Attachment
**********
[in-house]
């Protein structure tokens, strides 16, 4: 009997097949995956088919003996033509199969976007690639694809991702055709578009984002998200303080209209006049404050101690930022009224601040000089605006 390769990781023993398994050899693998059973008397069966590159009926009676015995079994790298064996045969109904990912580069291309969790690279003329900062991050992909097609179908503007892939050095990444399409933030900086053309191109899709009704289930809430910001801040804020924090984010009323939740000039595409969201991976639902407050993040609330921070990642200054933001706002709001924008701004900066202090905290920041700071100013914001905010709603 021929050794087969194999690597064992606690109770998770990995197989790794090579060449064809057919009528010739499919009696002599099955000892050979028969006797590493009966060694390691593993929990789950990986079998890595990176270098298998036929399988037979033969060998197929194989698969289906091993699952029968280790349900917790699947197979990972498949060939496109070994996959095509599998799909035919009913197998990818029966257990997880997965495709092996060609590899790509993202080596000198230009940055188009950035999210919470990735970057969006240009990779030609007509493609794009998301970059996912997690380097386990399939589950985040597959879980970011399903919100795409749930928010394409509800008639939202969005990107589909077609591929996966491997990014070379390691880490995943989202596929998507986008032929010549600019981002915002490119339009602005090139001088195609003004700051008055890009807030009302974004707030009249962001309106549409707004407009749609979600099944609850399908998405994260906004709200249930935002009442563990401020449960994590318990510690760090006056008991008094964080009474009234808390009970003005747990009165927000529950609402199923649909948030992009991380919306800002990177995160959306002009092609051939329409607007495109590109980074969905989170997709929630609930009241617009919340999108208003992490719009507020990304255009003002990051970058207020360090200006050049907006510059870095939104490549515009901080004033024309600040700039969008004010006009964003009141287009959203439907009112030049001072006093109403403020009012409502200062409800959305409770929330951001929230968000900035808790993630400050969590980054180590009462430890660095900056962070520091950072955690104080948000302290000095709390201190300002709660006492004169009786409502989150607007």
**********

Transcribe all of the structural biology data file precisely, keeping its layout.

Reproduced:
[in-house]
């Protein structure tokens, strides 16, 4: 009997097949995956088919003996033509199969976007690639694809991702055709578009984002998200303080209209006049404050101690930022009224601040000089605006 390769990781023993398994050899693998059973008397069966590159009926009676015995079994790298064996045969109904990912580069291309969790690279003329900062991050992909097609179908503007892939050095990444399409933030900086053309191109899709009704289930809430910001801040804020924090984010009323939740000039595409969201991976639902407050993040609330921070990642200054933001706002709001924008701004900066202090905290920041700071100013914001905010709603 021929050794087969194999690597064992606690109770998770990995197989790794090579060449064809057919009528010739499919009696002599099955000892050979028969006797590493009966060694390691593993929990789950990986079998890595990176270098298998036929399988037979033969060998197929194989698969289906091993699952029968280790349900917790699947197979990972498949060939496109070994996959095509599998799909035919009913197998990818029966257990997880997965495709092996060609590899790509993202080596000198230009940055188009950035999210919470990735970057969006240009990779030609007509493609794009998301970059996912997690380097386990399939589950985040597959879980970011399903919100795409749930928010394409509800008639939202969005990107589909077609591929996966491997990014070379390691880490995943989202596929998507986008032929010549600019981002915002490119339009602005090139001088195609003004700051008055890009807030009302974004707030009249962001309106549409707004407009749609979600099944609850399908998405994260906004709200249930935002009442563990401020449960994590318990510690760090006056008991008094964080009474009234808390009970003005747990009165927000529950609402199923649909948030992009991380919306800002990177995160959306002009092609051939329409607007495109590109980074969905989170997709929630609930009241617009919340999108208003992490719009507020990304255009003002990051970058207020360090200006050049907006510059870095939104490549515009901080004033024309600040700039969008004010006009964003009141287009959203439907009112030049001072006093109403403020009012409502200062409800959305409770929330951001929230968000900035808790993630400050969590980054180590009462430890660095900056962070520091950072955690104080948000302290000095709390201190300002709660006492004169009786409502989150607007």